posted on August 29, 2014 07:48
Energy Solutions in Healthcare Construction
The big energy savings story in healthcare revolves around building control systems, especially those designed around lighting and temperature controls, and of course the growing utilization—and mainstreaming—of LED fixtures throughout the facility.
LED fixtures light a Nurse Station at Mercy's Orthopedic Hospital in Springfield, MO.
For example, with unit costs having moderated substantially, LED lighting usage is expanding in health care facilities for the simple reason that the fixtures themselves provide significantly longer life, lower heat output and offer greater design flexibility than traditional lighting systems. What’s more, with advanced dimming controls and programmability, LEDs are rapidly being integrated into building automation systems (BAS), bringing considerable flexibility with respect to dimming and sensing control options.
With LEDs More and Better Light Ends Up Costing Less
Among the benefits are the significantly lower voltages required to power LED systems, which lower expense, but they also reduce the heat generated by the lighting system. This has enabled the downsizing of feeders as well as branch wiring; it’s also meant that more fixtures can be used per circuit, actually increasing the net lumens available while lowering the cost of powering more lights. It also helps that less heat means less need for cooling by the HVAC system. Add occupancy sensors, timers and an array of automated lighting controls and there are tremendous advantages to making the transition to integrated LED systems and lighting controls.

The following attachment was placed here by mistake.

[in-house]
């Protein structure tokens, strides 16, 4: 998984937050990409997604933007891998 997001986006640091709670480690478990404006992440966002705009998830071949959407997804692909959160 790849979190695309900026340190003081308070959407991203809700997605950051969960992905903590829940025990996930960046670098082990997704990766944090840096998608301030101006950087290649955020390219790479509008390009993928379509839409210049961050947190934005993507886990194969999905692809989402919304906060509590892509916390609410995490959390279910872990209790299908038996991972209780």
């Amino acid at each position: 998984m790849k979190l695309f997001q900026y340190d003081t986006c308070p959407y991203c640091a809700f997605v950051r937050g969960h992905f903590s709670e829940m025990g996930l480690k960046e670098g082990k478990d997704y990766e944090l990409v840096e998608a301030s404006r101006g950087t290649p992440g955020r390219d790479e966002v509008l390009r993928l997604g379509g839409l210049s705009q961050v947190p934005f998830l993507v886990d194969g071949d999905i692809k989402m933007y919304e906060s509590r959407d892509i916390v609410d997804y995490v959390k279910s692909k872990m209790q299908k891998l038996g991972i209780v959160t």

Meanwhile, with all the advances in performance and improved cost effectiveness, health care environments remain inherently challenging spaces in terms of the critical tasks they’re asked to perform. It is crucial, for example, to have sufficient task illumination for patient exams, diagnostics and treatment, as well as for surgery. Lighting systems need to deliver on demand, appropriate ambient light levels for safe navigation and way-finding. They also need to provide versatility for patient comfort.
Lighting Controls Systems Leading to Improved Patient Care
As technology advances have brought less invasive procedures, the effect on inpatient care has been to enhance patient centered care as more procedures and examinations can be conducted in the patient room itself. As a consequence, lighting systems have had to become more versatile — addressing more different tasks in a given space. On one hand, the improved “dialability” of individual room controls enables more granular individualized lighting choices serving the room as needed, on the other these same controls are built into a networked lighting control system whose controls can flexibly operate at either the room level or through a centralized location such as a nurse station, via an integrated system control device.
Mixing in Daylight Harvesting
The “dialability” of room management controls will soon enable patients to control their lights and window shades from their hospital bed. Bringing new and substantial energy savings, innovative shading control systems are now available, combining daylight harvesting with lighting system controls tied-in to the central building management system. Together, these combined systems are further reducing energy consumption and optimizing the quality of light in the spaces where they’re applied; in many cases these combined systems can save up to 60 percent in energy costs related to lighting.